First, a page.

29 dead in less than 24 hours: Shootings in Texas and Ohio spark debate on guns and racism




JOEL ANGEL JUAREZ | AFP | Getty Images

In a span of just over 12 hours, horrific mass shootings left two American cities devastated and grieving, sparking calls for stricter gun laws and eliciting warnings of a growing threat from white supremacist violence.

In El Paso, Texas, a gunman opened fire as customers crowded into a Walmart during the busy back-to-school shopping season Saturday morning, leaving 20 people dead and another 26 wounded.

It was the second deadly shooting at a Walmart in less than a week. 

Americans barely had time to process the scale of the tragedy on the nation’s southwestern border when violence struck another community, more than a thousand miles away from El Paso in the Midwest.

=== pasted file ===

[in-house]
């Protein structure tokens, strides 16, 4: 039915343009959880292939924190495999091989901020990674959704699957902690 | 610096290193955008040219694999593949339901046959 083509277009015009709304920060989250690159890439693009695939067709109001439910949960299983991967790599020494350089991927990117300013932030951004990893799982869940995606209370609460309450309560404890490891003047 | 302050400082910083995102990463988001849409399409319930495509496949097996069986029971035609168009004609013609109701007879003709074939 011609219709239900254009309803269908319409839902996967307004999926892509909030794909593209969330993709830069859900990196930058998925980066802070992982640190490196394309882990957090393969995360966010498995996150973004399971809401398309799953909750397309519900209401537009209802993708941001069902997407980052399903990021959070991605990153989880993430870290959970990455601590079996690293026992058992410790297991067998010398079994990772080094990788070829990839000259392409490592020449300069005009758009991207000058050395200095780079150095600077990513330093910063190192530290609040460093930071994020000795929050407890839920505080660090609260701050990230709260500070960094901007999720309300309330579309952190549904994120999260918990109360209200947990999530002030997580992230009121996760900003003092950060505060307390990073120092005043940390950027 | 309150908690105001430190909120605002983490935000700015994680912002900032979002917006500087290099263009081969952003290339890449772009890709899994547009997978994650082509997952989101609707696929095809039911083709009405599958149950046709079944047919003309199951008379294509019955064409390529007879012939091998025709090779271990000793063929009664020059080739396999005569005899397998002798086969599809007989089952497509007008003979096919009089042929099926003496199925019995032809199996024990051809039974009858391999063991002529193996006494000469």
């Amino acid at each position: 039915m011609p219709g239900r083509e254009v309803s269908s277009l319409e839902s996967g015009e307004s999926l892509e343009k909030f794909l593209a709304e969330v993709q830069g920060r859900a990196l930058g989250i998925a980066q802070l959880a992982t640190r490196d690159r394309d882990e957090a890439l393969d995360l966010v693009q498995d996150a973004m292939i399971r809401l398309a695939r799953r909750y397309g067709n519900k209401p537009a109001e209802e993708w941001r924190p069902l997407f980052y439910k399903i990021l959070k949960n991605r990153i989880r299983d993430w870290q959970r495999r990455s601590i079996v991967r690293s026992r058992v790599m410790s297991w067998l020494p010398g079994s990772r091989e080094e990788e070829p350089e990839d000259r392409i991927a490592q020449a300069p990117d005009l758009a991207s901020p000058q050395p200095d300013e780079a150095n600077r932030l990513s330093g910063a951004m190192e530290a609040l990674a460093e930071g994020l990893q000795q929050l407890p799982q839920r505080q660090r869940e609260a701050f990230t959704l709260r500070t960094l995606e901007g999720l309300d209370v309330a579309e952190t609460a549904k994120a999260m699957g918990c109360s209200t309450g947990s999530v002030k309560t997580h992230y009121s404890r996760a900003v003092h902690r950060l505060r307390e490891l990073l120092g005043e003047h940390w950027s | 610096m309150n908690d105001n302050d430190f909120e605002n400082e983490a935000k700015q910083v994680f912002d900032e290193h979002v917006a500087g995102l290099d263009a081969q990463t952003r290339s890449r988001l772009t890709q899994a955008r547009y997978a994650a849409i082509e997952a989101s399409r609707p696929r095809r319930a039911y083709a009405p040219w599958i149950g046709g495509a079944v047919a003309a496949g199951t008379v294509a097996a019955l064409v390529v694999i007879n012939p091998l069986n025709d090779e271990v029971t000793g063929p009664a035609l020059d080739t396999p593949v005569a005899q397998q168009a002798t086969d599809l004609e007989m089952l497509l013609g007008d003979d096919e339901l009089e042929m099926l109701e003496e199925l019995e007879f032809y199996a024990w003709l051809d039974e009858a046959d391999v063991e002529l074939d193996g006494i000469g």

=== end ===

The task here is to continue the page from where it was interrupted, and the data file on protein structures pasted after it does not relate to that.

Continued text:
In Dayton, Ohio, a gunman clad in body armor and carrying extra magazines opened fire in area popular for its nightlife, killing nine people and leaving 27 others wounded.

Dayton’s mayor said many more people likely would have died if it weren’t for police patrolling the area, who killed the gunman in less than a minute.

The gunman in the Dayton shooting has been identified as a 24-year-old white male named Connor Betts, a senior law enforcement official told NBC News. 

As investigators searched for a motive in the Dayton massacre, police in El Paso began to assemble a picture of a gunman apparently motivated by a hatred for immigrants. 

Police in El Paso detained a 21-year-old white male suspect named Patrick Wood Crusius, who comes from the Dallas area. The suspect is believed to have posted a racist diatribe in the online forum 8chan before the massacre, senior law enforcement officials told NBC News. 



The document says the shooting “is a response to the Hispanic invasion of Texas” and praises the gunman who massacred 51 people at two mosques in Christchurch, New Zealand in March.

The El Paso shooting is being treated as a domestic terrorism case, according to the U.S. Attorney for the Western District of Texas. Federal authorities are “seriously considering” bringing hate crime charges in the case, he said.

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